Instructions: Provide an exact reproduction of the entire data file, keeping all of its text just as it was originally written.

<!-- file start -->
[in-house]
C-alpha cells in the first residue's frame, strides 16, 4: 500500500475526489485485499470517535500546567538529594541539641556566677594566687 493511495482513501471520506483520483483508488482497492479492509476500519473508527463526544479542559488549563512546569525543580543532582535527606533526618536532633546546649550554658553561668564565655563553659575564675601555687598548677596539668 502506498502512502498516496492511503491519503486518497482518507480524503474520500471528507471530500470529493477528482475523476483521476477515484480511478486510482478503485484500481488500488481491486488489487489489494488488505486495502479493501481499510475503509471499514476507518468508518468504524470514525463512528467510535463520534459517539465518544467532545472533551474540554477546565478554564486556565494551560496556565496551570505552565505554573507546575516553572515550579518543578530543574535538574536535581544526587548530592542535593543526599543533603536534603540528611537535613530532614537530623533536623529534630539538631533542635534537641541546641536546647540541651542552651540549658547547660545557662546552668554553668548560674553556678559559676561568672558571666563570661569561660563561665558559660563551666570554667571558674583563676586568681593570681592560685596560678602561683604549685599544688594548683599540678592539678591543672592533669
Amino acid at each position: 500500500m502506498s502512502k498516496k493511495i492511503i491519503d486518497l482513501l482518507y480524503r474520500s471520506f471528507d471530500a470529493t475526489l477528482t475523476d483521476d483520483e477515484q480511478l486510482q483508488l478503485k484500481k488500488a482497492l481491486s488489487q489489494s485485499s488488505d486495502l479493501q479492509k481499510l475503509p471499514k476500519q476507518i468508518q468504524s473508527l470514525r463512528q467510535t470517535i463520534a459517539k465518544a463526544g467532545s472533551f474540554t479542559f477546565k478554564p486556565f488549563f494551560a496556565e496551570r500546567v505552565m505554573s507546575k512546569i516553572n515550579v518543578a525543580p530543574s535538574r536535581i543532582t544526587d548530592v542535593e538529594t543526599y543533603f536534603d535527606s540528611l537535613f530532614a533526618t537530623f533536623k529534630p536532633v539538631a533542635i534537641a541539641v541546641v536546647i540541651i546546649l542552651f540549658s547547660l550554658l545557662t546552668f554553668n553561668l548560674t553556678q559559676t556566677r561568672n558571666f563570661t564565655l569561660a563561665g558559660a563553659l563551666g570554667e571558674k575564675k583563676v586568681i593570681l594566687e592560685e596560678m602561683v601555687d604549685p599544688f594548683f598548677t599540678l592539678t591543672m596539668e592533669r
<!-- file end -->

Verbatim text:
[in-house]
C-alpha cells in the first residue's frame, strides 16, 4: 500500500475526489485485499470517535500546567538529594541539641556566677594566687 493511495482513501471520506483520483483508488482497492479492509476500519473508527463526544479542559488549563512546569525543580543532582535527606533526618536532633546546649550554658553561668564565655563553659575564675601555687598548677596539668 502506498502512502498516496492511503491519503486518497482518507480524503474520500471528507471530500470529493477528482475523476483521476477515484480511478486510482478503485484500481488500488481491486488489487489489494488488505486495502479493501481499510475503509471499514476507518468508518468504524470514525463512528467510535463520534459517539465518544467532545472533551474540554477546565478554564486556565494551560496556565496551570505552565505554573507546575516553572515550579518543578530543574535538574536535581544526587548530592542535593543526599543533603536534603540528611537535613530532614537530623533536623529534630539538631533542635534537641541546641536546647540541651542552651540549658547547660545557662546552668554553668548560674553556678559559676561568672558571666563570661569561660563561665558559660563551666570554667571558674583563676586568681593570681592560685596560678602561683604549685599544688594548683599540678592539678591543672592533669
Amino acid at each position: 500500500m502506498s502512502k498516496k493511495i492511503i491519503d486518497l482513501l482518507y480524503r474520500s471520506f471528507d471530500a470529493t475526489l477528482t475523476d483521476d483520483e477515484q480511478l486510482q483508488l478503485k484500481k488500488a482497492l481491486s488489487q489489494s485485499s488488505d486495502l479493501q479492509k481499510l475503509p471499514k476500519q476507518i468508518q468504524s473508527l470514525r463512528q467510535t470517535i463520534a459517539k465518544a463526544g467532545s472533551f474540554t479542559f477546565k478554564p486556565f488549563f494551560a496556565e496551570r500546567v505552565m505554573s507546575k512546569i516553572n515550579v518543578a525543580p530543574s535538574r536535581i543532582t544526587d548530592v542535593e538529594t543526599y543533603f536534603d535527606s540528611l537535613f530532614a533526618t537530623f533536623k529534630p536532633v539538631a533542635i534537641a541539641v541546641v536546647i540541651i546546649l542552651f540549658s547547660l550554658l545557662t546552668f554553668n553561668l548560674t553556678q559559676t556566677r561568672n558571666f563570661t564565655l569561660a563561665g558559660a563553659l563551666g570554667e571558674k575564675k583563676v586568681i593570681l594566687e592560685e596560678m602561683v601555687d604549685p599544688f594548683f598548677t599540678l592539678t591543672m596539668e592533669r